A way for solar cells to capture more sunlight. Like picky eaters, silicon solar cells absorb only some of the Sun’s wavelengths and let the rest go to waste.
Researchers at the University of California, Riverside, have now figured out how to capture some of these wasted wavelengths and convert them into electricity. They published their work in Nano Letters in July. The idea should give existing solar technologies “a little extra oomph”, lead author Christopher Bardeen explains. When a light photon hits a solar cell, it knocks free an electron that drives an electrical “photovoltaic” circuit. But only energetic, short-wavelength photons carry enough punch to do this. But Bardeen and colleagues have figured out how to turn low energy infrared rays into a higher energy form. The idea should give existing technologies "a little extra oomph". Bardeen’s light converting technique combines lead selenide nanocrystals with a carbon-based molecule called rubrene. So far, the nanoparticles have only been tested in a solution.
Shedding light on solar potential in all 50 U.S. States. Solar Lighting. Technology - SolaRoad. Paving the way to tomorrow’s energy. Your Solar Link Blog. CES 2016: Solar Powered Gadgets of the Future. by Maria Juniper, Contributing Editor The International Consumer Electronics Show (CES) is a prominent global electronics and technology focused trade show that takes place every year in Las Vegas.
Held in January each year, it is known for introducing the latest technology trends and most innovative electronics. This year, solar energy was at the forefront with a huge variety of tech that utilize the power of the sun. Here are some of the most impressive solar-powered products featured at the 2016 event. The GoSun Sport Solar Oven is a 100% clean energy solar cooker that can cook food in 20 minutes! GoSun Stove The GoSun Stove is a portable cooking stove that is powered by solar energy. The Misfit Shine Monitor is a chic new way to track fitness, sleep and daily food patterns. Swarovski Fitness Tracker One other trend at CES came in the form of wearables and fitness trackers. Samsung Sol Bag Samsung has created a different kind of wearable. SunPower Seeks to Drive Down Commercial Solar Costs With New Integrated Platform. In 2010, SunPower launched Oasis, a preconfigured solar power block for utility-scale projects.
The modular systems are made up of standardized components designed to streamline project development and, ultimately, cut costs. Five years later, after three product updates and several gigawatts' worth of solar array deployments, SunPower is bringing the modular concept to the commercial market. On Monday, SunPower launched Helix, a fully integrated commercial solar solution that combines solar power production and energy management. The platform covers all major application types for solar across roof, carport and ground installations. “With standardized Helix components, we have eliminated the inefficiencies and added costs of complex system design,” said Tom Werner, president and CEO of SunPower. Thinnest, lightest, solar cells ever created outperform their bulky glass brethren. Using gossamer-like layers of flexible polymers, researchers at MIT have created the thinnest and lightest solar cells ever made.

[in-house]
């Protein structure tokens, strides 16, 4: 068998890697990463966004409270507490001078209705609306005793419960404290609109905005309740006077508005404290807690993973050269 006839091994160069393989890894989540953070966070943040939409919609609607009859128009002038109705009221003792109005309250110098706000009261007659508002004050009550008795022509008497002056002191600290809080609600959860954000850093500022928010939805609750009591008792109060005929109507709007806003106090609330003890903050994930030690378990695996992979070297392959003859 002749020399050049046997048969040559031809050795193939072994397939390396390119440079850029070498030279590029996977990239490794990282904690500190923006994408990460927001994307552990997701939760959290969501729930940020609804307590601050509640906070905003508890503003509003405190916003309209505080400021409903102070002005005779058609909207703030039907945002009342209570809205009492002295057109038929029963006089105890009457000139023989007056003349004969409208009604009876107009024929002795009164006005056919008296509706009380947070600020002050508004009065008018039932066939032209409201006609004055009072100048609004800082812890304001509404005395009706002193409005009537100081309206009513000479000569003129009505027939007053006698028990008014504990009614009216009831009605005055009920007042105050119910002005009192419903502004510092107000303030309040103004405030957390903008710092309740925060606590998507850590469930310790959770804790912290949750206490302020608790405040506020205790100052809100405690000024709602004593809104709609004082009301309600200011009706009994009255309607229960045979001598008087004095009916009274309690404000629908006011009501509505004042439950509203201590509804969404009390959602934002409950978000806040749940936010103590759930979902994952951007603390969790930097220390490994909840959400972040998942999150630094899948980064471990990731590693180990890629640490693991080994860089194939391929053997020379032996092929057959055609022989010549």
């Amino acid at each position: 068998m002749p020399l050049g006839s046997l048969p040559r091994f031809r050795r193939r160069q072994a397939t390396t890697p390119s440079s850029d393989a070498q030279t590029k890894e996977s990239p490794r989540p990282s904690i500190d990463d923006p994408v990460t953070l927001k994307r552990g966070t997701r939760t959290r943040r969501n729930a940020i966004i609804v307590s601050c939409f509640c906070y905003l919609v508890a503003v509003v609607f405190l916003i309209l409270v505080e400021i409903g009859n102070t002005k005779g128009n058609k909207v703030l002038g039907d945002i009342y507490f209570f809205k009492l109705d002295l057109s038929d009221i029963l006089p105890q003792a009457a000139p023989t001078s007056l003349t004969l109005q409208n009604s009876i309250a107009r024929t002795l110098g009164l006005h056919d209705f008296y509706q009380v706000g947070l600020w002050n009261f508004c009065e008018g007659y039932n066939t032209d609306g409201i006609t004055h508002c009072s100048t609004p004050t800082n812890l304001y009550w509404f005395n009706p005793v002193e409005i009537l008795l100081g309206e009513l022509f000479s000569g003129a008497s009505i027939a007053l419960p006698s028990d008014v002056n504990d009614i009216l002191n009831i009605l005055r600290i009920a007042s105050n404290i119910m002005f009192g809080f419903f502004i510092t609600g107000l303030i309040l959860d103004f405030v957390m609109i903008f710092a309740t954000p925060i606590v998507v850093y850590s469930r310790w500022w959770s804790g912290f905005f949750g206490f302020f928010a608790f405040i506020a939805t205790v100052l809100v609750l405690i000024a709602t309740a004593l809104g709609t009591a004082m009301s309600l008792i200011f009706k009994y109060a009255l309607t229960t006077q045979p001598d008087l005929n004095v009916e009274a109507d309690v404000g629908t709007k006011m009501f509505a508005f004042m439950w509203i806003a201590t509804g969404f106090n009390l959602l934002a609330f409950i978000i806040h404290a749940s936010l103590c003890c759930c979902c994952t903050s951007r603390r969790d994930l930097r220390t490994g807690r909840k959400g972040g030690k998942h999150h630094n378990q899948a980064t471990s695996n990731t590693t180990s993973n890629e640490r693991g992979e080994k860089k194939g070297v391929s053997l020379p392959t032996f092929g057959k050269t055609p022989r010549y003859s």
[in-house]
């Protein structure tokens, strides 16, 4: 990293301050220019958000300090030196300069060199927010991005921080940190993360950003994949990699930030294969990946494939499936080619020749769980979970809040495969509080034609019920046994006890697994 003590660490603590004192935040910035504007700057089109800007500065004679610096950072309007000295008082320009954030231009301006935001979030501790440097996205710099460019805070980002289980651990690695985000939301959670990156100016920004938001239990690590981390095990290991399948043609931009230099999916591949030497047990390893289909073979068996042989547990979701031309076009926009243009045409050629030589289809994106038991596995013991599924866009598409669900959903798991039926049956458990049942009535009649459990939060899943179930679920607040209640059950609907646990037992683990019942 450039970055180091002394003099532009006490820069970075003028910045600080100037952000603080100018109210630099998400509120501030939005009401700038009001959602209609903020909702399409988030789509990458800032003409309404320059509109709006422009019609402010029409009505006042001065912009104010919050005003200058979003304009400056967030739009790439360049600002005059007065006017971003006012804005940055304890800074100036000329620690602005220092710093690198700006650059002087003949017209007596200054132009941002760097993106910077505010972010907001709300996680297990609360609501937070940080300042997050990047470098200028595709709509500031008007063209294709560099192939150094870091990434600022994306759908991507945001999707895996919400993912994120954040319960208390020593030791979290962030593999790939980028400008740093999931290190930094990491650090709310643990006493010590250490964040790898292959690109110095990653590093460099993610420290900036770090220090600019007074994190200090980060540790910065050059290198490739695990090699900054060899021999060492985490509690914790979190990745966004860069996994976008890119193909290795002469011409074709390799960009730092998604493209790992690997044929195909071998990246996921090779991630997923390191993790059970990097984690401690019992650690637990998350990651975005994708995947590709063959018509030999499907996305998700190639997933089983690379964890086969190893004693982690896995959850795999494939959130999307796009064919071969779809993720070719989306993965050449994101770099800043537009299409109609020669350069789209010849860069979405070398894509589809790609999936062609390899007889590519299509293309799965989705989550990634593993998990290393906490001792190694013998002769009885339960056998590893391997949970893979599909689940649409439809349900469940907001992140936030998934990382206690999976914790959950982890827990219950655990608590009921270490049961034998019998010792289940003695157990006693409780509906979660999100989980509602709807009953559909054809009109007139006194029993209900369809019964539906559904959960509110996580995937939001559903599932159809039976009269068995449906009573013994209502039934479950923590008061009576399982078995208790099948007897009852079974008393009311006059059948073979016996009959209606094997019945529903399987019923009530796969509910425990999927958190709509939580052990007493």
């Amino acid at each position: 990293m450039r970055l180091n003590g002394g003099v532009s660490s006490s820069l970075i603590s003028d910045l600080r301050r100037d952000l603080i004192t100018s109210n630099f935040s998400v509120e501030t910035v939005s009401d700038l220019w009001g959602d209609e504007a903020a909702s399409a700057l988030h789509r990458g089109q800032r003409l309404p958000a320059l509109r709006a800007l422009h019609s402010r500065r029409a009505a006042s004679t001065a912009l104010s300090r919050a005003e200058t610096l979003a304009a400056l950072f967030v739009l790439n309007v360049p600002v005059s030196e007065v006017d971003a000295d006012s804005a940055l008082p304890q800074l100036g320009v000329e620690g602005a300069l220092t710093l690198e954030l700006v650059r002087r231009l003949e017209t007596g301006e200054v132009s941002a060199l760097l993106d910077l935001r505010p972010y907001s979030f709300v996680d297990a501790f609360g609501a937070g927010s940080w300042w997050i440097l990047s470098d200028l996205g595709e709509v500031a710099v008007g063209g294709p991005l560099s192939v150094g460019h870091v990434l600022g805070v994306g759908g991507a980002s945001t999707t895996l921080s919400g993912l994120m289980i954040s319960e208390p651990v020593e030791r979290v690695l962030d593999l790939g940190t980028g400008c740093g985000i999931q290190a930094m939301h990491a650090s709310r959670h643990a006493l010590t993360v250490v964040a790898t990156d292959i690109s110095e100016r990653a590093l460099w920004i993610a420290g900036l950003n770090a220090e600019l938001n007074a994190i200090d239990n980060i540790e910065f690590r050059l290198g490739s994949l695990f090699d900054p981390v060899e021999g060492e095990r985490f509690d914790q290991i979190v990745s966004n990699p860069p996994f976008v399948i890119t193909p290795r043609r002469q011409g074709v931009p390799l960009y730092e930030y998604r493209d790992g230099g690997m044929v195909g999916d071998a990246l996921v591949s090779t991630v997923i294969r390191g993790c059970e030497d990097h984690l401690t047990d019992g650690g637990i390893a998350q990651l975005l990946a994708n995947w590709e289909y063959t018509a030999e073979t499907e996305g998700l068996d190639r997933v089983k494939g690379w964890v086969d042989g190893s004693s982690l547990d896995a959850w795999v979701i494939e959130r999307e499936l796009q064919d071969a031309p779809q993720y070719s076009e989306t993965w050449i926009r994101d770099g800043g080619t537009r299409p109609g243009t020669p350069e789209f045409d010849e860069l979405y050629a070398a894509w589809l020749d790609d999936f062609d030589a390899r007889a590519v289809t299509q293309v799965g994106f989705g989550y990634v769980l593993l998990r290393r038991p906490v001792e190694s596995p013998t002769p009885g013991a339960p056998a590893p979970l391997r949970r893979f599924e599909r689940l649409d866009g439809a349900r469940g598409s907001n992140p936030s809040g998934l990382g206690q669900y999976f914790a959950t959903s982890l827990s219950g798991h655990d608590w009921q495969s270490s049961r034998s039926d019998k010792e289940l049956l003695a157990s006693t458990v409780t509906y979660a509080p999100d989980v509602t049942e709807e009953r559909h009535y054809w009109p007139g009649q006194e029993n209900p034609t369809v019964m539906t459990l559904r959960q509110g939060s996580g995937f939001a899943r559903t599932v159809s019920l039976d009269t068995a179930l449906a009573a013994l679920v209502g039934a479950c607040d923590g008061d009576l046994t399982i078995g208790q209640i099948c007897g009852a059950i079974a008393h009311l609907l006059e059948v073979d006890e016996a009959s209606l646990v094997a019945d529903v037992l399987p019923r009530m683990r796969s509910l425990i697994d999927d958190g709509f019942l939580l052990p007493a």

Just one-fiftieth the thickness of a human hair, and capable of producing up to 6 watts of power per gram, these cells are so thin and light that they can be supported on the surface of a soap bubble without breaking it. With such impressive credentials, the prototype cells have the potential to add solar power to everything from paper-based electronics through to all manner of mobile devices and exceptionally lightweight wearables.
Though flexible solar cells are hardly a new innovation, even being produced experimentally in everything from continuously printed rolls to spray on panels, the power-to-weight ratio is where these new cells come into their own. With a demonstrated output of 6 watts per gram, they produce an output some 400 times greater than standard glass-covered solar cells that generate about 15 watts of power per kilogram on average. 3D solar towers offer up to 20 times more power output than traditional flat solar panels. While we’ve looked at the development of solar cell technologies that employ nanoscale 3D structures to trap light and increase the amount of solar energy absorbed, MIT researchers have now used 3D on the macro scale to achieve power output that is up to 20 times greater than traditional fixed flat solar panels with the same base area.
The approach developed by the researchers involves extending the solar cells upwards in a three-dimensional tower or cube configuration to enable them to better capture the sun's rays when it is lower on the horizon. Solar panels placed flat on a rooftop are most effective at harnessing solar energy when the sun is close to directly overhead, but quickly lose their efficiency as the angle of the sun’s rays hitting the panel increases – during the mornings, evenings, in the cooler months and in locations far from the equator.